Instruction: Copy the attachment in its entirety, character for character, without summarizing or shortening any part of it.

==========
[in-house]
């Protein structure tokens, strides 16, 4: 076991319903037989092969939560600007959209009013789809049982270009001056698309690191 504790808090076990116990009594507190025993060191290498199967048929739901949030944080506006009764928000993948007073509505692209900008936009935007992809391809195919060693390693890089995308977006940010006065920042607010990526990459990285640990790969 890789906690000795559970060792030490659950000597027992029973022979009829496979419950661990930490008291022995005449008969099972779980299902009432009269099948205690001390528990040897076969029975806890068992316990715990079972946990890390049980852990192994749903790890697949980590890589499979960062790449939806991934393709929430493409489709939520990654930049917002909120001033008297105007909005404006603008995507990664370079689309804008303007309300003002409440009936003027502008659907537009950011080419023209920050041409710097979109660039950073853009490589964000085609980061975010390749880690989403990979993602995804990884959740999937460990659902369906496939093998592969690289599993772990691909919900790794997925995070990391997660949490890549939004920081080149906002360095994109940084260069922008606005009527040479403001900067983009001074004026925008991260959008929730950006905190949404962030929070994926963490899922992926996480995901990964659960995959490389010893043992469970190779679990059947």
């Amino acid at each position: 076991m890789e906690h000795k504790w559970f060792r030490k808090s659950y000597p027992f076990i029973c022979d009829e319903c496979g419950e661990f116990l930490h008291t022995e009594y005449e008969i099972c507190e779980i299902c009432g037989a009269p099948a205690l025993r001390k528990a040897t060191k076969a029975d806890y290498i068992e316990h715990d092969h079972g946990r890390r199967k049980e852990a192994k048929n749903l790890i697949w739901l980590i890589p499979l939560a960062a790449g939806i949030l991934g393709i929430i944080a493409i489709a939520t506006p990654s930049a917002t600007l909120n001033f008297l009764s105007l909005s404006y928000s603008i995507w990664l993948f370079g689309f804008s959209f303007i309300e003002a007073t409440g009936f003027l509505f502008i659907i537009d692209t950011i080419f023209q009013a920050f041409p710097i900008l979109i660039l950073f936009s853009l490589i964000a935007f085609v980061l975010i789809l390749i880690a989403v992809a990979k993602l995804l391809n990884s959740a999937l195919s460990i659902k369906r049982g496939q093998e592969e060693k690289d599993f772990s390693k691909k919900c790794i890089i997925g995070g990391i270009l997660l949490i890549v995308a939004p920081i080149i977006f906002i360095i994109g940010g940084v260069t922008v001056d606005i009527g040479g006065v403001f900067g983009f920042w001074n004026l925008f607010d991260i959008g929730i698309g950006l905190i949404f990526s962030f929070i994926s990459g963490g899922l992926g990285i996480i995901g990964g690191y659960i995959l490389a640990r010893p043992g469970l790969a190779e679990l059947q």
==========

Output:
[in-house]
């Protein structure tokens, strides 16, 4: 076991319903037989092969939560600007959209009013789809049982270009001056698309690191 504790808090076990116990009594507190025993060191290498199967048929739901949030944080506006009764928000993948007073509505692209900008936009935007992809391809195919060693390693890089995308977006940010006065920042607010990526990459990285640990790969 890789906690000795559970060792030490659950000597027992029973022979009829496979419950661990930490008291022995005449008969099972779980299902009432009269099948205690001390528990040897076969029975806890068992316990715990079972946990890390049980852990192994749903790890697949980590890589499979960062790449939806991934393709929430493409489709939520990654930049917002909120001033008297105007909005404006603008995507990664370079689309804008303007309300003002409440009936003027502008659907537009950011080419023209920050041409710097979109660039950073853009490589964000085609980061975010390749880690989403990979993602995804990884959740999937460990659902369906496939093998592969690289599993772990691909919900790794997925995070990391997660949490890549939004920081080149906002360095994109940084260069922008606005009527040479403001900067983009001074004026925008991260959008929730950006905190949404962030929070994926963490899922992926996480995901990964659960995959490389010893043992469970190779679990059947």
């Amino acid at each position: 076991m890789e906690h000795k504790w559970f060792r030490k808090s659950y000597p027992f076990i029973c022979d009829e319903c496979g419950e661990f116990l930490h008291t022995e009594y005449e008969i099972c507190e779980i299902c009432g037989a009269p099948a205690l025993r001390k528990a040897t060191k076969a029975d806890y290498i068992e316990h715990d092969h079972g946990r890390r199967k049980e852990a192994k048929n749903l790890i697949w739901l980590i890589p499979l939560a960062a790449g939806i949030l991934g393709i929430i944080a493409i489709a939520t506006p990654s930049a917002t600007l909120n001033f008297l009764s105007l909005s404006y928000s603008i995507w990664l993948f370079g689309f804008s959209f303007i309300e003002a007073t409440g009936f003027l509505f502008i659907i537009d692209t950011i080419f023209q009013a920050f041409p710097i900008l979109i660039l950073f936009s853009l490589i964000a935007f085609v980061l975010i789809l390749i880690a989403v992809a990979k993602l995804l391809n990884s959740a999937l195919s460990i659902k369906r049982g496939q093998e592969e060693k690289d599993f772990s390693k691909k919900c790794i890089i997925g995070g990391i270009l997660l949490i890549v995308a939004p920081i080149i977006f906002i360095i994109g940010g940084v260069t922008v001056d606005i009527g040479g006065v403001f900067g983009f920042w001074n004026l925008f607010d991260i959008g929730i698309g950006l905190i949404f990526s962030f929070i994926s990459g963490g899922l992926g990285i996480i995901g990964g690191y659960i995959l490389a640990r010893p043992g469970l790969a190779e679990l059947q």